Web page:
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Why Is China Investing So Much in U.S. Solar and Wind?

The world’s two largest greenhouse gas emitters—the United States and China—have been forging a growing bond in combating climate change. Just last week, President Obama and President Xi made a landmark agreement to work towards reducing hydrofluorocarbons (HFCs), a potent greenhouse gas. And both the United States and China are leading global investment and development of clean energy. The United States invested $30.4 billion and added 16.9 GW of wind and solar capacity in 2012. China invested $58.4 billion and added 19.2 GW in capacity.

U.S.-China cooperation on clean energy was the topic of discussion at an event last week at the Woodrow Wilson International Center’s China Environment Forum. Experts from the World Resources Institute and the American Council on Renewable Energy (ACORE) looked at this cooperation from a seldom-discussed viewpoint – China’s renewable energy investments in the United States.

China’s Growing Overseas Investments in Renewable Energy

As new WRI analysis shows, Chinese companies have made at least 124 investments in solar and wind industries in 33 countries over the past decade (2002 – 2011). The United States is the number one destination of these investments, hosting at least eight wind projects and 24 solar projects. The majority of the investments went into solar PV power plant and wind farm development, while a few investments went into manufacturing or sales support.

China Invests Billions in International Renewable Energy Projects

It’s well-known that China ranks first in the world in attracting clean energy investment, receiving US$ 65.1 billion in 2012. But new analysis from WRI shows another side to this story: China is increasingly becoming a global force in international clean energy investment, too. In fact, the country has provided nearly $40 billion dollars to other countries’ solar and wind industries over the past decade.

This investment is consistent with a broader trend of major emerging economies like China, India, and Brazil becoming important sources of global overseas invest¬ments. WRI’s new working paper, China’s Overseas Investments in the Wind and Solar Industries: Trends and Drivers, helps to better understand China’s renewable energy investments overseas, as well as the policy and market forces that drive them.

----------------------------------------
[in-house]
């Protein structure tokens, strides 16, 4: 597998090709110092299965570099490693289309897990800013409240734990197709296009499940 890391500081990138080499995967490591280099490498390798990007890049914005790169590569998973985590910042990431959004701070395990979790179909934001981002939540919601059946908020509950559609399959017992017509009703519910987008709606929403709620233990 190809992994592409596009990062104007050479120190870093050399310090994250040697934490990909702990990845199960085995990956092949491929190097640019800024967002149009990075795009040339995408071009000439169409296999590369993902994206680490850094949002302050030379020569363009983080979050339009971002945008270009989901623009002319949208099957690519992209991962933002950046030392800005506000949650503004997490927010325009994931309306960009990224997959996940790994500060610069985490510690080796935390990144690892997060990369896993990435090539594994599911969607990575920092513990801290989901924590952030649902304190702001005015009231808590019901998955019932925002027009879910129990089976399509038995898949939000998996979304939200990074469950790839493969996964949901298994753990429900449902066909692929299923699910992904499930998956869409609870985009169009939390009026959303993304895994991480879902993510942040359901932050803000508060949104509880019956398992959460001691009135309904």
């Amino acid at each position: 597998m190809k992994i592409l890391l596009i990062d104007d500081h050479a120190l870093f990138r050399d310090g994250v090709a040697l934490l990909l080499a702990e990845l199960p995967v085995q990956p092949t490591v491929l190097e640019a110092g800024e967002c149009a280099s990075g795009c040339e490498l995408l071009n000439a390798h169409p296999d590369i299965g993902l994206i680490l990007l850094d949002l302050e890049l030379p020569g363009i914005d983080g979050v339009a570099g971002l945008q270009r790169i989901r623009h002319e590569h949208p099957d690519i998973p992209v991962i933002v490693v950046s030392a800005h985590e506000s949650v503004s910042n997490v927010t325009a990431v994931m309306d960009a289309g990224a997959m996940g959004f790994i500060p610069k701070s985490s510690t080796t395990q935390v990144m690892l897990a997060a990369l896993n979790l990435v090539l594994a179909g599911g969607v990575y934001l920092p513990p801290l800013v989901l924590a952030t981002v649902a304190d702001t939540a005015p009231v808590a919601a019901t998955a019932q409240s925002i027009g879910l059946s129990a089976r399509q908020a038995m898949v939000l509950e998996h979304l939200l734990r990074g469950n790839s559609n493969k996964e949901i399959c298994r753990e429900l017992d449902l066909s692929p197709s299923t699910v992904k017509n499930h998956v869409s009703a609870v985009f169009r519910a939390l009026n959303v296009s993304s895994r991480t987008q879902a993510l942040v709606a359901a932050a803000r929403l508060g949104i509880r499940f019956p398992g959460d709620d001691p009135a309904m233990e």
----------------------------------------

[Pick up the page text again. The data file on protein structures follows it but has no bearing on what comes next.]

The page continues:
China’s Overseas Wind and Solar Investments, By the Numbers

According to our research, Chinese companies have made at least 124 investments in solar and wind industries in 33 countries over the past decade (2002 – 2011), more than half of which were made in 2010 and 2011 (see Figure 1). Despite some gaps in the data that prevent us from generalizing about all of China’s wind and solar investments, we learned that:

  • Of the 54 investments for which financial data were available, the cumulative amount invested came to nearly US$40 billion.
  • China invested roughly US$10 billion in 16 wind projects and US$27.5 billion in 38 solar investments.
  • Of 53 investments with capacity data available, the cumulative installed capacity added was nearly 6,000 MW.
  • The majority of investments were in electricity generation. Several investments were made in manufacturing facilities and to establish sales and marketing offices.
  • Most of the investments were in developed countries. A huge amount went to the United States, as well as Germany, Italy, and Australia. A handful of developing countries—including South Africa, Pakistan, and Ethiopia—also attracted multiple investments.

How Are China’s Overseas Investments Affecting the Environment?

Chinese overseas investments are rapidly increasing. As of 2011, China’s outward foreign direct investments (OFDI) spread across 132 countries and regions and topped USD 60 billion annually, ranking ninth globally according to U.N. Conference on Trade and Development statistics. A significant amount of this increasing OFDI goes to the energy and resources sectors—much of it in Asia, Africa, and Latin America.